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Real-time profiling for Java using JFR metrics

With New Relic's real-time profiling for Java using Java Flight Recorder (JFR) metrics, you can run continuous, always-on profiling of your Java code in production environments. The accompanying JVM cluster timeline view provides a fast and intuitive way to diagnose cluster-wide performance problems. For example, you can quickly see how an application’s deployment affects the overall health of the cluster.

Find performance bottlenecks

Troubleshooting performance bottlenecks in your Java application or service can help you better understand the following:

  • Where you’re wasting resources
  • When an incident occurs
  • What happened during an incident
  • What performance issues led up to an incident

To make troubleshooting faster and easier, you need to see the high fidelity runtime characteristics of your code running on the JVM, and you need that data in real time.

JFR daemon

The JFR daemon is an exporter for JFR events which allows you to harness the power of the New Relic platform for visualizing your JVM's behavior. Using the New Relic Java telemetry SDK as the underlying implementation, the JFR daemon converts JFR events into New Relic telemetry types and reports them to New Relic's metric and event ingest APIs.

There are three different usage scenarios for the JFR daemon:

Supported Java versions

While the JFR daemon supports any version of Java 11 and above, we don't recommend using any non-LTS version of Java in production environments.

Some vendors have backported JFR to their Java 8 binaries. For instance, OpenJDK backported JFR on version 8u262. The JFR daemon is compatible with those Java versions.

Requirements and Usage Instructions

Requirements and instructions vary for each usage scenario. For full details please see the links for your specific usage scenario:


Apps running with the JFR daemon should expect the JFR subsystem to use additional memory.

View your data

To view your data, go to one.newrelic.com > Explorer > (select service) > More Views > Realtime Profiling Java.

Understand JVM cluster behavior over time

The JVM cluster timeline view shows the JVM behavior across your entire cluster. This timeline enables quicker troubleshooting and issue detection; for example, at a glance you can see:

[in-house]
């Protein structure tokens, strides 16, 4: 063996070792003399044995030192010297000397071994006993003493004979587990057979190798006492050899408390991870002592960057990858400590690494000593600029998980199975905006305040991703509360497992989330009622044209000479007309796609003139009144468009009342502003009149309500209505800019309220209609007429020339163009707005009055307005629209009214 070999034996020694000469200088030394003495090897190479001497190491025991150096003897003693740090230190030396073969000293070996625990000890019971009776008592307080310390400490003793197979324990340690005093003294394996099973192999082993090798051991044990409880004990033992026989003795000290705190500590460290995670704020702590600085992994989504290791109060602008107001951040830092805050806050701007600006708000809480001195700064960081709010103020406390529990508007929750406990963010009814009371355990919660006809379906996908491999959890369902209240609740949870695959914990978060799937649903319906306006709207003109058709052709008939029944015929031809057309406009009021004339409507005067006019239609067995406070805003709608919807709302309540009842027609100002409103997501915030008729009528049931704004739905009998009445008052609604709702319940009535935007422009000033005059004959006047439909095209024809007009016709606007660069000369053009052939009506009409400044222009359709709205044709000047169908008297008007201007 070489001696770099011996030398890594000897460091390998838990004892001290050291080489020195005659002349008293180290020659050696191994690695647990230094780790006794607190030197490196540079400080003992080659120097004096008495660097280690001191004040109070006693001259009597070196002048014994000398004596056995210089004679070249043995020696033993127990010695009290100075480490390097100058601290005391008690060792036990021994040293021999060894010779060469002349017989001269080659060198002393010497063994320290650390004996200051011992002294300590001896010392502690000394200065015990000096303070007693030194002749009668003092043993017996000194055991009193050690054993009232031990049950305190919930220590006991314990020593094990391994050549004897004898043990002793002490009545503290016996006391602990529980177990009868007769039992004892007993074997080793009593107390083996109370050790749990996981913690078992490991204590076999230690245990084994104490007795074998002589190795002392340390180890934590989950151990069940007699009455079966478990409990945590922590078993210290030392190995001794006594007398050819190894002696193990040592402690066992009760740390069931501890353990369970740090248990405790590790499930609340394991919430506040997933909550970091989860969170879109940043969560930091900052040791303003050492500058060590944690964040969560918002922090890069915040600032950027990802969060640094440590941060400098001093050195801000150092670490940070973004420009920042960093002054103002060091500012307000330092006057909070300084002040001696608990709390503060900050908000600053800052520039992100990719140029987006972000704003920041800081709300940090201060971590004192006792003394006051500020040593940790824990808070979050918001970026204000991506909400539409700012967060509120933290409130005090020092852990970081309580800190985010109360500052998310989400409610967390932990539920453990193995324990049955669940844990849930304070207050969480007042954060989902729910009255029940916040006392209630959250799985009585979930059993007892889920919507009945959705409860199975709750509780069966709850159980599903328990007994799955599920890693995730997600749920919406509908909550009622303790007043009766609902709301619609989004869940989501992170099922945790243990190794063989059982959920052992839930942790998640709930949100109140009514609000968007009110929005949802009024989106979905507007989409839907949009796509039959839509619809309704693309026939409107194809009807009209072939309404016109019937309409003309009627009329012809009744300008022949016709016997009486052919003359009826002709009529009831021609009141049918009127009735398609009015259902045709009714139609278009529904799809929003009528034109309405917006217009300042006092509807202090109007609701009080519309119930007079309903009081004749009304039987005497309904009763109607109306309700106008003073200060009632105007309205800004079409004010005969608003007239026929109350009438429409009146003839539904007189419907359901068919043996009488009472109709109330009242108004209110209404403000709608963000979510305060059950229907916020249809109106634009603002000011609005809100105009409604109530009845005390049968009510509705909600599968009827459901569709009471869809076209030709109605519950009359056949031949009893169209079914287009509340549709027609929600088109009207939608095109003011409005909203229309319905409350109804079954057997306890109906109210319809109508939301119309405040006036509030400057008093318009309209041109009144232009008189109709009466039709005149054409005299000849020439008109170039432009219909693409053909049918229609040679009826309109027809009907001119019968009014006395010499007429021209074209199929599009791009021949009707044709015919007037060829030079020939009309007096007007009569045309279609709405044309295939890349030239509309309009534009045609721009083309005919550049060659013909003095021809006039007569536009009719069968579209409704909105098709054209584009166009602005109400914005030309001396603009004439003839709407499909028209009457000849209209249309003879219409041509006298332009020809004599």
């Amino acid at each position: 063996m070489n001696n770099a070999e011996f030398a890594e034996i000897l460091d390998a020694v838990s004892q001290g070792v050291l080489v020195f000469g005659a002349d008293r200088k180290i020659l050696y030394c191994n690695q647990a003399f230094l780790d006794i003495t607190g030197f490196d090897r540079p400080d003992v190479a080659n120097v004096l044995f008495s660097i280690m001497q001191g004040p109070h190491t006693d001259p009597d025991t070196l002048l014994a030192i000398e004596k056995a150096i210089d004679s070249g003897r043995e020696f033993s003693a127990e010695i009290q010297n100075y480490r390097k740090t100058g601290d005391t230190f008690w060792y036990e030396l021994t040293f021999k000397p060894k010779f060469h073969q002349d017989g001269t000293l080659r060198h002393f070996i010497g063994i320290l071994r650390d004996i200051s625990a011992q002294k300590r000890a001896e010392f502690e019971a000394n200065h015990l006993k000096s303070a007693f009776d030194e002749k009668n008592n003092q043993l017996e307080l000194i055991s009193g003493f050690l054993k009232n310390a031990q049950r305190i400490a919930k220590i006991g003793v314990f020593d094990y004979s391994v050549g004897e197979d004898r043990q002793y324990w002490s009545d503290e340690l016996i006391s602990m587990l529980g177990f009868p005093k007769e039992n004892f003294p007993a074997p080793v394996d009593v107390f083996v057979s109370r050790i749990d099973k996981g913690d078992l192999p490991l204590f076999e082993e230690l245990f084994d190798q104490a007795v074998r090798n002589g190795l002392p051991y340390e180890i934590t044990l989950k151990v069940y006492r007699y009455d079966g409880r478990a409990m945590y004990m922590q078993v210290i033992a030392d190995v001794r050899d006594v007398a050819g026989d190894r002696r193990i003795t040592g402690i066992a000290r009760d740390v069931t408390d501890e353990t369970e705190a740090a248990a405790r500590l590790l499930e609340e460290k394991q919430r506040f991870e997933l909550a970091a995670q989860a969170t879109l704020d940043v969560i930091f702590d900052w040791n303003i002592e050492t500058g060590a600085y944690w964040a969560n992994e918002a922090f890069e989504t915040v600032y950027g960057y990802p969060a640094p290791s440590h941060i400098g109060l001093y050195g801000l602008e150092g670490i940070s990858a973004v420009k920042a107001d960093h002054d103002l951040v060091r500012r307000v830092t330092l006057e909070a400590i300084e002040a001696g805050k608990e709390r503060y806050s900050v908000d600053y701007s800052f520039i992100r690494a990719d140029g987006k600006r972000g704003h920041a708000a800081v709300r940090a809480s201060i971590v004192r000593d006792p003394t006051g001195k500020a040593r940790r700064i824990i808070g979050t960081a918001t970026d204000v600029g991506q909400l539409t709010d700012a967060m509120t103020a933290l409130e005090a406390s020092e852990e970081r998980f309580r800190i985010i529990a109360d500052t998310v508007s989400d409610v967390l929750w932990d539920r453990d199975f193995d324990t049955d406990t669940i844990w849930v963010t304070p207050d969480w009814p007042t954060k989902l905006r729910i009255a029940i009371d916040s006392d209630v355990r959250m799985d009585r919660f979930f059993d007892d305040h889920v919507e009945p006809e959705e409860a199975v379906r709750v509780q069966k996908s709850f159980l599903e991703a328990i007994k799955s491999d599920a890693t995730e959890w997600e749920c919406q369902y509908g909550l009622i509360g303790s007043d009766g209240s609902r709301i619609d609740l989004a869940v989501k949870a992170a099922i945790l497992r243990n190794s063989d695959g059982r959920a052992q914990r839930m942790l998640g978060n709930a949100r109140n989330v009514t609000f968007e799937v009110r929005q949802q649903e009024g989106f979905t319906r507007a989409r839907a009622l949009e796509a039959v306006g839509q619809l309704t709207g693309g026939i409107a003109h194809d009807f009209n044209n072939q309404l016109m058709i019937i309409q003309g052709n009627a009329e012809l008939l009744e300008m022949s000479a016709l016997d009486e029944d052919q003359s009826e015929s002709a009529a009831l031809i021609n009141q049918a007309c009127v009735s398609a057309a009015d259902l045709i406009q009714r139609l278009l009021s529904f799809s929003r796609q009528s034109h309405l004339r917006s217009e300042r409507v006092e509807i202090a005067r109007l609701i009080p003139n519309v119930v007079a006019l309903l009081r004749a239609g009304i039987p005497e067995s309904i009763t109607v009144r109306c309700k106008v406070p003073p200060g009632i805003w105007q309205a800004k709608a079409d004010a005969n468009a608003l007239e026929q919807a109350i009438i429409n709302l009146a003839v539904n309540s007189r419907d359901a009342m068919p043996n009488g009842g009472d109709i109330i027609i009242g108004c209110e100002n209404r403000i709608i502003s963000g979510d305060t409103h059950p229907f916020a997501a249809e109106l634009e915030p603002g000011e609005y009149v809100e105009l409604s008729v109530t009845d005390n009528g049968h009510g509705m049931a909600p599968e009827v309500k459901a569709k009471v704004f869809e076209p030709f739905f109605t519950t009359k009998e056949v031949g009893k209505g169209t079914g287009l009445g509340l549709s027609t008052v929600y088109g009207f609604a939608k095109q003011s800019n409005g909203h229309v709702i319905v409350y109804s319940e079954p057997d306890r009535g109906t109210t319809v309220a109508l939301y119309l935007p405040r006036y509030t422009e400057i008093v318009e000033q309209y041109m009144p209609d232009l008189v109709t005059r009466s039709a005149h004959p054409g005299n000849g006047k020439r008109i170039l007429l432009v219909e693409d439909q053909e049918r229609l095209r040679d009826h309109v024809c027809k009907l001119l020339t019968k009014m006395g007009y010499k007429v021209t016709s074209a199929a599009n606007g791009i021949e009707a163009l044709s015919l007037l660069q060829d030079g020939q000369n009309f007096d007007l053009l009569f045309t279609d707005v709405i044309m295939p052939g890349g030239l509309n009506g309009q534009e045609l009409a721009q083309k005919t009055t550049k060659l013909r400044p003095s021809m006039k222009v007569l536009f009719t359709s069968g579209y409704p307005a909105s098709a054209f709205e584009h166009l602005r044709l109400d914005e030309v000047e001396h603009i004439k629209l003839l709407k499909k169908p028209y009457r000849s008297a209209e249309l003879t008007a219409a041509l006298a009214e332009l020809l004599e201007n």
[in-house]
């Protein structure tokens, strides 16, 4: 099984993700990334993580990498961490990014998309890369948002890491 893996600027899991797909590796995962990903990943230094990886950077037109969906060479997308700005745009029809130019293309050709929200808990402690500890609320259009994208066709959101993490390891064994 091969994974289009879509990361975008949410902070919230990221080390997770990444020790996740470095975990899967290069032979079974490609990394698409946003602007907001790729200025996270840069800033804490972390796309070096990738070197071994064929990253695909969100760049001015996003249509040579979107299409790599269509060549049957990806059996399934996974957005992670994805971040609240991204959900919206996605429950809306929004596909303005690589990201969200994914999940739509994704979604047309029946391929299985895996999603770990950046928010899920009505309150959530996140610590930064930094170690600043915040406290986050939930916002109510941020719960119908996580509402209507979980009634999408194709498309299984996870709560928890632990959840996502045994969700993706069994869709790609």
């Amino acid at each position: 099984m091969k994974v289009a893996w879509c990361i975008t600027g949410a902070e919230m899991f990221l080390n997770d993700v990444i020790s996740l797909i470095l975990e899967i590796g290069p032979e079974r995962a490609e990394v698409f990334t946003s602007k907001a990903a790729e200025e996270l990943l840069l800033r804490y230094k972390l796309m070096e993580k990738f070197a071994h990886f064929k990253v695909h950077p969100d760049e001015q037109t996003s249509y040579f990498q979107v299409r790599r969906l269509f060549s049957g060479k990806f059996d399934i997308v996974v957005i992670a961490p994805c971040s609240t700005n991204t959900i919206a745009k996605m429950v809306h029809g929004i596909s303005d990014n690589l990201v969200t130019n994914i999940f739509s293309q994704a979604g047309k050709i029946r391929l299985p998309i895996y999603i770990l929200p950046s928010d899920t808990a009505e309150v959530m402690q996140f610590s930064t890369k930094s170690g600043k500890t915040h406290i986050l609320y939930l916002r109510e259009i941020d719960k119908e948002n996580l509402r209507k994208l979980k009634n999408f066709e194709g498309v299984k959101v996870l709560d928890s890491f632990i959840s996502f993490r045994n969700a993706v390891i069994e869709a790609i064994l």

• How a recent deployment affected the rest of the JVM cluster
  • When a JVM restarted
  • How an individual instance was affected by its noisy neighbor

To make troubleshooting easier, you need to see the high fidelity runtime characteristics of your code running on the JVM, and you need that data in real time.

one.newrelic.com > Explorer > (select service) > Realtime Profiling Java: The JVM cluster timeline view shows the JVM behavior across the cluster.

Each row of the timeline represents a specific JVM over time. Inside each row, a box represents a 5-minute period of that JVM’s life. From least severe to most severe, yellow, orange, and red traffic lights indicate anomalous behavior for a JVM, so you can drill down into that instance and the right time period when investigating errors or other performance issues.

Select How is JVM health determined? for a detailed breakdown of how JVM health is calculated.

JVM details

To find the JVM details page, go to: one.newrelic.com > Explorer > (select service) > Realtime Profiling Java > (select JVM).

The details panel for each JVM provides several critical views:

  • How resources are allocated within a process
  • How garbage collection affects performance
  • How to track garbage collection with logs
  • How CPU is used

Identify resource-intensive code paths with flame graphs


The flame graph feature is only compatible with the New Relic Java agent JFR service usage scenario.

A "flame graph" is a way of visualizing the call tree. Each block in the graph represents a function. The more CPU time and memory resources a method consumes, the wider that block is.

Use flame graphs to identify the Java classes and methods that are most frequently executed in your application code. By using flame graphs to optimize the hot spots in your code, you can reduce resource consumption and increase your application’s overall performance.

Here are some details about the flame graph colors:

  • Light color: methods from a Java SE package.
  • Dark color: methods from other libraries.

one.newrelic.com > Explorer > (select service) > Realtime Profiling Java > (select JVM): You can see details for each JVM, including flame graphs.

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